It has been proposed the Hubble tension can be solved if we assume our galaxy is located in a giant void (such as KBC). I am confused at this point. If we were living in a giant void, we should have measured the Hubble constant lower. Since when the light passes an underdense region it gets less redshifted. Less redshift means less expansion or lower Hubble constant right? But we are measuring it higher. So shouldn't we live in a more dense region rather than an underdense region, to explain the discrepancy? What am I missing here?
The "void" in concern is commonly referred to as "Hubble bubble". Below is explanation from wiki on Hubble bubble:
In accordance with the Copernican principle that the Earth is not in a central, specially favored position... If, on the other hand, Earth were at or near the center of a very low-density region of interstellar space (a relative void), denser material in a shell around it would strongly attract material away from the centerpoint. Thus, stars inside such a "Hubble bubble" would accelerate away from Earth much faster than the general expansion of the universe.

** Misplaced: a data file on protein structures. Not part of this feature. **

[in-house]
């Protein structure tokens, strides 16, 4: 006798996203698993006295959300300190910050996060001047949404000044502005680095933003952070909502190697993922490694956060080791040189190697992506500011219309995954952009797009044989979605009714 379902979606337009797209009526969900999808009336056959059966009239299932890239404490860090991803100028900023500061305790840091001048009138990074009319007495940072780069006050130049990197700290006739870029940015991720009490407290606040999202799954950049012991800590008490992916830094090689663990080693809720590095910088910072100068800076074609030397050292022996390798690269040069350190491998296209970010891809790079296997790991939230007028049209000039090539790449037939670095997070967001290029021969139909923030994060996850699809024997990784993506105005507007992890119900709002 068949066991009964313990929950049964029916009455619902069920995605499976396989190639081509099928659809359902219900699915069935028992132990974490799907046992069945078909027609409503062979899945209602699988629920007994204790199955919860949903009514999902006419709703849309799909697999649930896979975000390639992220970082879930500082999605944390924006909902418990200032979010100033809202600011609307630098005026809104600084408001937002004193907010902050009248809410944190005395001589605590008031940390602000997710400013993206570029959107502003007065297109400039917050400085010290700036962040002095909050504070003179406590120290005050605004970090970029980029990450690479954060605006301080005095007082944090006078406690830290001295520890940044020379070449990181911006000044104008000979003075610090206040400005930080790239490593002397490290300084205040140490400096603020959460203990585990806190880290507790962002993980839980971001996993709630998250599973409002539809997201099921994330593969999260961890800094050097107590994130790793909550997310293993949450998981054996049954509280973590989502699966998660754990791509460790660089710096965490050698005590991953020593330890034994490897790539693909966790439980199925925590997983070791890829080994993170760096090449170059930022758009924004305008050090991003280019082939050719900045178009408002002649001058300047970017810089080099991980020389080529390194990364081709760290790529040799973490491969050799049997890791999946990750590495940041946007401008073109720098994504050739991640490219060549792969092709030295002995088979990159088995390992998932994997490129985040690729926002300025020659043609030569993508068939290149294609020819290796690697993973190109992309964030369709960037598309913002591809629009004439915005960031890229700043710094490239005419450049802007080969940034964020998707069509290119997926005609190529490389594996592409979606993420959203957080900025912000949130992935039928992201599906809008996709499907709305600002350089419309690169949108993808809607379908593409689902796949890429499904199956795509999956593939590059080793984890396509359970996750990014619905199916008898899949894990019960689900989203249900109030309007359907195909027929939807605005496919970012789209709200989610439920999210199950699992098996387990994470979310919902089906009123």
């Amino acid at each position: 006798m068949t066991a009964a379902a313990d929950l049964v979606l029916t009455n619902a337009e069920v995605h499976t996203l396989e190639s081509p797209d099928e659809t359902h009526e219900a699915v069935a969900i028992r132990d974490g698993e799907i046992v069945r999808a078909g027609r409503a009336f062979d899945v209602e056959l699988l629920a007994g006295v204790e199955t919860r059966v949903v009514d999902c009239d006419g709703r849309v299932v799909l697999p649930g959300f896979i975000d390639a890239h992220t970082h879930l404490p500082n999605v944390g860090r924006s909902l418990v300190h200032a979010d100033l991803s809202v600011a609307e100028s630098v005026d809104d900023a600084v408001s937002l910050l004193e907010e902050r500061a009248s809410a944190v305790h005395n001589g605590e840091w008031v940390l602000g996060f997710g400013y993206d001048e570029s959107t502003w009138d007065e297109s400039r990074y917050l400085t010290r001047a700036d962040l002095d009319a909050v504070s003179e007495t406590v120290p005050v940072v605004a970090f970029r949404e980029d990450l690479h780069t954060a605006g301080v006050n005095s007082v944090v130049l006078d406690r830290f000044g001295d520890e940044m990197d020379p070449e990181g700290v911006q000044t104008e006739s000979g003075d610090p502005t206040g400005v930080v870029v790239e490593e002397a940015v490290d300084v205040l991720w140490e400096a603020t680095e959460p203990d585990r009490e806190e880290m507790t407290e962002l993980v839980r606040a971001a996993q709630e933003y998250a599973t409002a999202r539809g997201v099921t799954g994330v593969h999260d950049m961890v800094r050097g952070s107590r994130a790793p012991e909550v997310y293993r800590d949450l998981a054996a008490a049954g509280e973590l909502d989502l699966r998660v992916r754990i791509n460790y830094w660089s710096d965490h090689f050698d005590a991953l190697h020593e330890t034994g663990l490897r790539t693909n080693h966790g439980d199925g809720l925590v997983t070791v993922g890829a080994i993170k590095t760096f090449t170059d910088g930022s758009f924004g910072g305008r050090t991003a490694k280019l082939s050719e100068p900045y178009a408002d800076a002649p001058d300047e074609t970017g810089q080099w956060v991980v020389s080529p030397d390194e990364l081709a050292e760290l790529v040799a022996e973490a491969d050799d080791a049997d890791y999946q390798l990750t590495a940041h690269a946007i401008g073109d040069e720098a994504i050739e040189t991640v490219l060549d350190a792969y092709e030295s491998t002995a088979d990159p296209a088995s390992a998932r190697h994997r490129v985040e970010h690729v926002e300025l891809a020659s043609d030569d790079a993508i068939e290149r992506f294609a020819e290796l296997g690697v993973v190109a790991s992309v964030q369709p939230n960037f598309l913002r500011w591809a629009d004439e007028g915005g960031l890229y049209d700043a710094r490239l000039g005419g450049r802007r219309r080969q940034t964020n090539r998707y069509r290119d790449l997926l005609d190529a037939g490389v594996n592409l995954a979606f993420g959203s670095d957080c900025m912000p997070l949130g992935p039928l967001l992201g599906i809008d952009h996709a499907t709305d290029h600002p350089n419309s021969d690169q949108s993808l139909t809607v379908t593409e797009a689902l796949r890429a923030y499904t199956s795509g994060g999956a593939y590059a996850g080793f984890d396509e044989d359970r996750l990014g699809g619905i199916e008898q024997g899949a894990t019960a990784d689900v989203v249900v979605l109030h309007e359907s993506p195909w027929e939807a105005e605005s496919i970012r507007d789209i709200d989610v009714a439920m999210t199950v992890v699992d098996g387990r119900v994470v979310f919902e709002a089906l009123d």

As you can see, the key to the "Hubble bubble" is the denser material in a shell beyond the bubble which pulls things within the bubble away from Earth faster. Apart from the technical minutia (for instance, where the heck is the edge of the bubble?), the "Hubble bubble" thesis is especially distasteful in abandoning the Copernican principle. But truth hurts, as aptly worded by Lizzo: maybe Earth just took a DNA test, turns out it's 100% the center of the universe.
Note that the "Hubble bubble" line of thought is to change the Friedmannian cosmology at low redshift (since local bubble pertains to the low redshift observations), while most of the other proposed fix to the 'Hubble tension' is to tinker with the early universe via fudging the high redshift parameters (like a bit more dark energy here and a touch of jalapeno there).